“Sinister” did quite a mental number on me last year, but in terms of pure scares, “The Conjuring” has to be one of the best horror films I’ve ever seen. While I typically avoid going to movies at night, due to high ticket prices and rude audiences, I’ve been awaiting this film for so long that I couldn’t wait until morning to see it. And although there were a couple of stupid comments made, and apparently some (wonderful person) decided to bring a baby, myself and the audience were really into the movie. There were more collective jumps and even screams than I think I’ve ever experienced in a theater.
Unlike most trailers today, I don’t want to give too much away, but I will say that the scares were handled very well. All of the actors were more than capable (except maybe one of the teenaged girls who visit the Warrens in the prologue), and it was especially interesting to see Patrick Wilson tackle the role of Ed Warren. Considering his huge role in “Insidious,” I was initially a bit skeptical about the choice to cast him in this film. But within minutes of his first appearance, he proved me wrong, as he was completely in character as the straight-laced, more serious Mr. Warren.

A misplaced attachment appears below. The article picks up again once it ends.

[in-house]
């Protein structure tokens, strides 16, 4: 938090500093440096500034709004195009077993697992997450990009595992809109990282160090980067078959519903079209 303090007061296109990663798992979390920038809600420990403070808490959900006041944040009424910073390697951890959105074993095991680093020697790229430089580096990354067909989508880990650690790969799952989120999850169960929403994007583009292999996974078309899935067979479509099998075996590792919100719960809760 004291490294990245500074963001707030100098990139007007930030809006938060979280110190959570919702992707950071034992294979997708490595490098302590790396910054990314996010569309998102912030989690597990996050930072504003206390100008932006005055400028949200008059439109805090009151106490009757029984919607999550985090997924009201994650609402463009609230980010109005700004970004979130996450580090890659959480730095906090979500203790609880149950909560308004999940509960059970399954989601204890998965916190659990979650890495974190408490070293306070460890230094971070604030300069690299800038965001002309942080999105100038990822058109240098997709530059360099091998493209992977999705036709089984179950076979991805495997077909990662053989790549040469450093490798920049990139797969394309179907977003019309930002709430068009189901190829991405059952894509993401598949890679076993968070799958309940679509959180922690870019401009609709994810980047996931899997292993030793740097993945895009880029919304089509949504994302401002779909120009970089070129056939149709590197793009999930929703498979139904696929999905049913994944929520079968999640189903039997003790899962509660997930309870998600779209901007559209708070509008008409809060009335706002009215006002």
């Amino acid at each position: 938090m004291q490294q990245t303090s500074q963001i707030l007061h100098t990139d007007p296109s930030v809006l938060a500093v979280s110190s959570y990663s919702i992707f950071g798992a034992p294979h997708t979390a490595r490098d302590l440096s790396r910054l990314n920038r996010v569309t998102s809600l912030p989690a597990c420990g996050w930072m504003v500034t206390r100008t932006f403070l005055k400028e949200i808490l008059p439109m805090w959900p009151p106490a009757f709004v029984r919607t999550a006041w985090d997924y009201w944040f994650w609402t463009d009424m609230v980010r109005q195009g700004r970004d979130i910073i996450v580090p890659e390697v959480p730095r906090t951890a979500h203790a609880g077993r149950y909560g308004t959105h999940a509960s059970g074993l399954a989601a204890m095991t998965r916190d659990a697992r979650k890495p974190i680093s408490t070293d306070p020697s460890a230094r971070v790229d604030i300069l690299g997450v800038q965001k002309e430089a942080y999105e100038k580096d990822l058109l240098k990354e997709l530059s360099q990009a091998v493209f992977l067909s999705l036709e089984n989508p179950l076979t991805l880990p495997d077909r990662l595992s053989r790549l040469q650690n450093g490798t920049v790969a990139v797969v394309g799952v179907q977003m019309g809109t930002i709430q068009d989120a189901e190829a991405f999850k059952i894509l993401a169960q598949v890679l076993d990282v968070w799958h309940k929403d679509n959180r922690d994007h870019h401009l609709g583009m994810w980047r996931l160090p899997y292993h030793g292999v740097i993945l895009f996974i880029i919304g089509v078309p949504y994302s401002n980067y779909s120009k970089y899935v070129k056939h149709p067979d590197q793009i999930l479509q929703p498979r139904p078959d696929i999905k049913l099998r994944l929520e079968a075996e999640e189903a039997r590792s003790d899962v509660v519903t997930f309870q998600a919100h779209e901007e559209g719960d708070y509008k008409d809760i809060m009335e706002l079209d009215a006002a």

The music, composed by Joseph Bishara, was fantastic and a perfect compliment to the eerie atmosphere of the film. I also have to mention that the cinematography was striking. There was one shot toward the beginning that lasted about a minute where the camera rolled through the house and caught different bits of conversations and actions taking place. That takes expert precision, and even if it did require an entire day of filming to achieve the effect, it was well done. The coloring and style seemed like a throwback to the great 70s/80s horror movies like “The Exorcist” or “Rosemary’s Baby.” Overall, again, fantastic horror film.
As for spiritual content—there was nothing sexual in the film. Language was mild. There were a few d***s, and several blasphemies like “Oh my ***” and “*** d***” that really weren’t necessary. I believe the name of Jesus was taken in vain once or twice, as well.
The real discussion, spiritually, would be the Christian perspective on “ghosts” and the work of demons. The Warrens seemed to believe that the spirits of deceased people could somehow be trapped here. Most Bible-believing Christians, however, would say that we either go to heaven or Hades after death, period. Hebrews 9:27 states,